From her enigmatic smile, the “Mona Lisa” seemed to approve of her new surroundings. But then again, maybe she didn’t.
Either way, her new, roomier home in the Louvre’s refurbished Salle des Etats should make for a better viewing experience for the 6 million people who come to see Leonardo da Vinci’s masterpiece each year.
“You will be able to rediscover La Joconde,” said curator Cecile Scaillierez, using the French name for the painting. The lighting, display and space accorded the portrait will make it much easier to admire the museum’s top attraction, Scaillierez told reporters at a preview showing Tuesday.
The painting was moved Sunday evening from a cramped location in the Salle Rose down the hall where it had hung since 2001 while the Salle des Etats was under renovation. Before that, the Mona Lisa had been in a different spot in the Salle des Etats for about 40 years. But conditions were poor and there was no air conditioning — an addition that will make it more comfortable for visitors and better protect the works of art.
Da Vinci’s famous painting will go back on public display Wednesday.
Visitors pondering what the Mona Lisa was thinking behind the slight smile da Vinci captured will be able to see her from 100 feet away as they approach the large room. Her portrait is the only object on the mottled beige wall at the far end of the room, and attention is riveted on it.
Gone will be the pedestrian traffic jam that was caused by the painting’s former location on a side wall.
'Positioned ideally'A heavy wooden semicircular railing keeps visitors back from the priceless painting so that more people have an unobstructed view of the picture — which measures just 21 by 30 inches.
Peruvian architect Lorenzo Piqueras conceded the non-reflective, unbreakable glass protecting the picture did give slight reflections at certain angles, but said it was “the best in the world.”
Sunlight filtered through a translucent glass ceiling provides maximum natural light to enable viewers to see the painting as closely as possible to the way da Vinci saw it.
“This room is positioned ideally, running north to south,” so the sun gives even light much of the day, said Piqueras. Computer-controlled artificial light adjusts to fill in where needed.
An innovation in the new display is a special spotlight integrated into the wooden podium in front of the picture, which is intended to make the color as true as possible.
“You can also see the red in the sleeves and in the road in the background, which you couldn’t do before,” said Piqueras, who spent the last seven years designing and supervising the $6.1 million project.
It also brings out the hands, chest and face.
Another Louvre superlative — the huge “Wedding at Cana” by Veronesi — the museum’s largest canvas at 22.21 feet high and 32.61 feet wide — is at the opposite end of the room.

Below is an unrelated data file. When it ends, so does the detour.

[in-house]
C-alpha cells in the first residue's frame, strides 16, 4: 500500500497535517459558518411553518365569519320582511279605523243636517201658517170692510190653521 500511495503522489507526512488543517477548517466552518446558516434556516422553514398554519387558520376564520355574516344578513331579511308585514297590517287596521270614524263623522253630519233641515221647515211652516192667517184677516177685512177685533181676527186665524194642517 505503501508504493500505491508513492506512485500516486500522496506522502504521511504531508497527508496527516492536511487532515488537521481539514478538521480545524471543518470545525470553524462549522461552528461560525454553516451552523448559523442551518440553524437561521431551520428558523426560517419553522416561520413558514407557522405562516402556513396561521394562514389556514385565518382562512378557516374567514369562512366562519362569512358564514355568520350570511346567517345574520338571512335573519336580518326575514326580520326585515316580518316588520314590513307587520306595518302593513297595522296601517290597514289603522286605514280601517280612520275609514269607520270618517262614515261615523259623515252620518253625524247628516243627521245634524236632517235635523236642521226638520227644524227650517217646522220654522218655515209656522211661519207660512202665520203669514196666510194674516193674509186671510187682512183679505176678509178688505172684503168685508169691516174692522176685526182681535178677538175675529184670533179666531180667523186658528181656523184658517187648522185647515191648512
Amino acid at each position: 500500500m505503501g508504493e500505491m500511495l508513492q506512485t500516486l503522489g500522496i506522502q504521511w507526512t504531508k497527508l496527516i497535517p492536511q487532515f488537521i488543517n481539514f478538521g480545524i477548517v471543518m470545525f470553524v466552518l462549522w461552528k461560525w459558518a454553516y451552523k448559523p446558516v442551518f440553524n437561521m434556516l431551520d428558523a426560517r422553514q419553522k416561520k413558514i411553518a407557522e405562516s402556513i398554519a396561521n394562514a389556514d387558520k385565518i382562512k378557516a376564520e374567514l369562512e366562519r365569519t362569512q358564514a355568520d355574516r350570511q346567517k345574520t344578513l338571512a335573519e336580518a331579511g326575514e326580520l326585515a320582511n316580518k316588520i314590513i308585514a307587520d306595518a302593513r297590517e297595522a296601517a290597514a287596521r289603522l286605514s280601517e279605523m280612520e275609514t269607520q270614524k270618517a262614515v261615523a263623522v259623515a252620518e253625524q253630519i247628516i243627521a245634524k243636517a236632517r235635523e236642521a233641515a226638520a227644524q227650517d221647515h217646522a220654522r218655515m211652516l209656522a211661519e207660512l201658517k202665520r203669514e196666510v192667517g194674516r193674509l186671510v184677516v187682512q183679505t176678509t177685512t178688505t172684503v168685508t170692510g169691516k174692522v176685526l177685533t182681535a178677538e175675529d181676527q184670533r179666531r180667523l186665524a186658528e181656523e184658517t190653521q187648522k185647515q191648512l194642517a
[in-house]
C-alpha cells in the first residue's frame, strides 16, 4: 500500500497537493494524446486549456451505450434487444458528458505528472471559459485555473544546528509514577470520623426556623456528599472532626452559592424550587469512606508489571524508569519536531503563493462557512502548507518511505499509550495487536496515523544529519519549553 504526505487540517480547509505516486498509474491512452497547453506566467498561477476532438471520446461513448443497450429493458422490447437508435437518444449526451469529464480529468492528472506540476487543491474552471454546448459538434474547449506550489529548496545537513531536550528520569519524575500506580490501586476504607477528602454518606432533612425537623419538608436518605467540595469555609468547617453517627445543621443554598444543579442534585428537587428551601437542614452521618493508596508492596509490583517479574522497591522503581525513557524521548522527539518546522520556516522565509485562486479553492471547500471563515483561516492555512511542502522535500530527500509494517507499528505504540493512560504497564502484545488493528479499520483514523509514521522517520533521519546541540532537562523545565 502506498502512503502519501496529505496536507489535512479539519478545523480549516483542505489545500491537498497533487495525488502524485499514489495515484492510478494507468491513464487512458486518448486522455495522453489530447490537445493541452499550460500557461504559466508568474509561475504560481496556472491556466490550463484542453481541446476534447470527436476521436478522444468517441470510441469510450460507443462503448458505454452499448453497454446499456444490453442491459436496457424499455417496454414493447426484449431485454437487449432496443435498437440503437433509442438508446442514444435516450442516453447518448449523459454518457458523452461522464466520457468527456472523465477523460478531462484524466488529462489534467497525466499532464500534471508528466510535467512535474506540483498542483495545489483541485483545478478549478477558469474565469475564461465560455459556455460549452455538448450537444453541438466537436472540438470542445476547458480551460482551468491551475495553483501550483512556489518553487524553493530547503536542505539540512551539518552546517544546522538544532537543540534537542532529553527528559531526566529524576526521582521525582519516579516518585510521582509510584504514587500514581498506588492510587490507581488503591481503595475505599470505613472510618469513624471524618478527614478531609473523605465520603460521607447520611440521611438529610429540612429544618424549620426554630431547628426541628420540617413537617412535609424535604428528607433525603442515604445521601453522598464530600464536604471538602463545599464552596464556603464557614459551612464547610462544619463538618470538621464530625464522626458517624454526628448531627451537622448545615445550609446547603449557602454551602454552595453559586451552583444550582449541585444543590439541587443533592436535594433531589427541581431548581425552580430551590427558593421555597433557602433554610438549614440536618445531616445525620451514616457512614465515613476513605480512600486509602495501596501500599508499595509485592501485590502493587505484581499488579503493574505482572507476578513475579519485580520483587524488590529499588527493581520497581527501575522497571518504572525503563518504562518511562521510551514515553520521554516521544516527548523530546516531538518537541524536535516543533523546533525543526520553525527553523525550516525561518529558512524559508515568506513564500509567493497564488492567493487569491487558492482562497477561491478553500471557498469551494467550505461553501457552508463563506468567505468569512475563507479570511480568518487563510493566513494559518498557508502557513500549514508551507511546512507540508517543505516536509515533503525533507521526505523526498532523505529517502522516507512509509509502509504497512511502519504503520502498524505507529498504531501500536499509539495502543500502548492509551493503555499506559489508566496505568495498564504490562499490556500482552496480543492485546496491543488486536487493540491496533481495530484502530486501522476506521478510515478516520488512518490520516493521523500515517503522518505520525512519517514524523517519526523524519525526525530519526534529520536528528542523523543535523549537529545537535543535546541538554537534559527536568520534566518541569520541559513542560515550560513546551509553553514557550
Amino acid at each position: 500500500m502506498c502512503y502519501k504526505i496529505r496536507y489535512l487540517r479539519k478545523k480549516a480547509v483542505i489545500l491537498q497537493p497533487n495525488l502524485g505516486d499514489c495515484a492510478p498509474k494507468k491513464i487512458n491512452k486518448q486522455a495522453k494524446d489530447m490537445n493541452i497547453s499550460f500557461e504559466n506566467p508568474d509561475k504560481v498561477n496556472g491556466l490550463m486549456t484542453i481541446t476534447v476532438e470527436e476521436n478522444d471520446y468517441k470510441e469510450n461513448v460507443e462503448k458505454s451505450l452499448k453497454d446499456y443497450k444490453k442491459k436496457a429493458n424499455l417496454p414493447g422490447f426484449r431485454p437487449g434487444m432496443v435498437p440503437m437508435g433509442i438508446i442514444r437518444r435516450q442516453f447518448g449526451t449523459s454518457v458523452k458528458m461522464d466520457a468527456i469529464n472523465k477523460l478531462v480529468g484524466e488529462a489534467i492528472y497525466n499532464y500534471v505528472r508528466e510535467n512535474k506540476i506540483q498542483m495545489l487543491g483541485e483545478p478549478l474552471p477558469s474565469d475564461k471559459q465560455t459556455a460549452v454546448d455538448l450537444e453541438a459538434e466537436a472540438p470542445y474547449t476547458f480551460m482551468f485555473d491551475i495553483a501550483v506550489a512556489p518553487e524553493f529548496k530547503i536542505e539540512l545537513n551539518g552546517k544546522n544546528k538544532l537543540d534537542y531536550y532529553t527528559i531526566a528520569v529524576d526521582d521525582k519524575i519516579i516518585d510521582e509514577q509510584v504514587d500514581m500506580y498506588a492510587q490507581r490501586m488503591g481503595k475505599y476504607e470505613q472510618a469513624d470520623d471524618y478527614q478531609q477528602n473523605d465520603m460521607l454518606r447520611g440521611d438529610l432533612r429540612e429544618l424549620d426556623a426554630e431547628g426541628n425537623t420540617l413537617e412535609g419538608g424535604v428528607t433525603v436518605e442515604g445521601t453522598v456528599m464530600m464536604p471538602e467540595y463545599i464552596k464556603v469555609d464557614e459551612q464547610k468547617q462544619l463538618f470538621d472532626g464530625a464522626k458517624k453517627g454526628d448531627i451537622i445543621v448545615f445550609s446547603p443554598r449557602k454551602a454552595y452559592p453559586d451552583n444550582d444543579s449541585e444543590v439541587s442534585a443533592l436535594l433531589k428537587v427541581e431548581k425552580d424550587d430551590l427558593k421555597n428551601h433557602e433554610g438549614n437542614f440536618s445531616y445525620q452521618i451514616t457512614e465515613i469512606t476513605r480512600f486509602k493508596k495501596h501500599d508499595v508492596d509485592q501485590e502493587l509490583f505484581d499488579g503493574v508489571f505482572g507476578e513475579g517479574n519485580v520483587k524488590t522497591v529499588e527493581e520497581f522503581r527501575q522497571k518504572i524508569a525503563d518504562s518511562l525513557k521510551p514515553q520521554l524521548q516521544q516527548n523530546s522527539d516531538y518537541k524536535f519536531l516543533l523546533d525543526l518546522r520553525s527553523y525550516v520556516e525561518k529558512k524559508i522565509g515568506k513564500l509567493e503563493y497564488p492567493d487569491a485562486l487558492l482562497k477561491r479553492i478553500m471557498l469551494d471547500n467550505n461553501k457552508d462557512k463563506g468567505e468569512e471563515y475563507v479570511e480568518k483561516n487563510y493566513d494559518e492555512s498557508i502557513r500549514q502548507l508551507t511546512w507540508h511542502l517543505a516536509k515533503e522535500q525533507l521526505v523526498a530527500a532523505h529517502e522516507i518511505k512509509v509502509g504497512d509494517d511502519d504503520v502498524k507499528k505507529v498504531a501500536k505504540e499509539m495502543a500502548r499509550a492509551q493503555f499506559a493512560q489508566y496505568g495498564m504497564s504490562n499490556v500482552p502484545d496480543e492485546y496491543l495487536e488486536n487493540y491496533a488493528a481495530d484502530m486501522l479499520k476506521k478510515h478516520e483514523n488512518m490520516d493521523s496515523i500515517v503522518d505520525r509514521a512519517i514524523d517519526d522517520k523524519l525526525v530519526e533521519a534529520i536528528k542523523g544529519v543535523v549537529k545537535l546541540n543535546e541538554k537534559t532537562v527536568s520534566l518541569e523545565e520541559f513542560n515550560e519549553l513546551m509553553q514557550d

Piqueras said crowds tend to cluster around the two pictures, so he placed them as far apart as possible. That also will enable people to turn around and see the other prize picture immediately, he said.
People who want to look at about 50 other Italian paintings from the 16th century placed along the side walls will be able to move around without colliding with the crowds admiring the featured pictures.
Piqueras said one of his aims was to make the Mona Lisa easier to find in the vast museum.
“You shouldn’t have to get complicated directions to get there,” said Piqueras. “You should just see it.”
Who is she, really?Curator Jean Harbert said researchers have established that the picture was of Lisa Gherardini, wife of obscure Florentine merchant Francesco del Giocond, and that da Vinci started painting it in 1503.
The name Mona Lisa is the equivalent of “Madame Lisa.” La Joconde is the French version of her married name.
Da Vinci is believed to have stopped painting the picture in 1506, but the incomplete look of some of the background leaves doubts that he ever felt he had finished it, Harbert said.
The picture is painted on a thin panel of poplar wood, which makes it fragile, and the museum keeps a close eye on it, Harbert said.
The museum tries to keep the climate at 68 degrees and the humidity at 55 percent, Harbert said.
Besides protecting the picture from visitors, the glass enclosure is designed to slow any climatic changes to prevent warping or a lengthening of a small split that started in the wood a long time ago.
The artist brought the painting to France in 1517. It has been in the Louvre since 1804.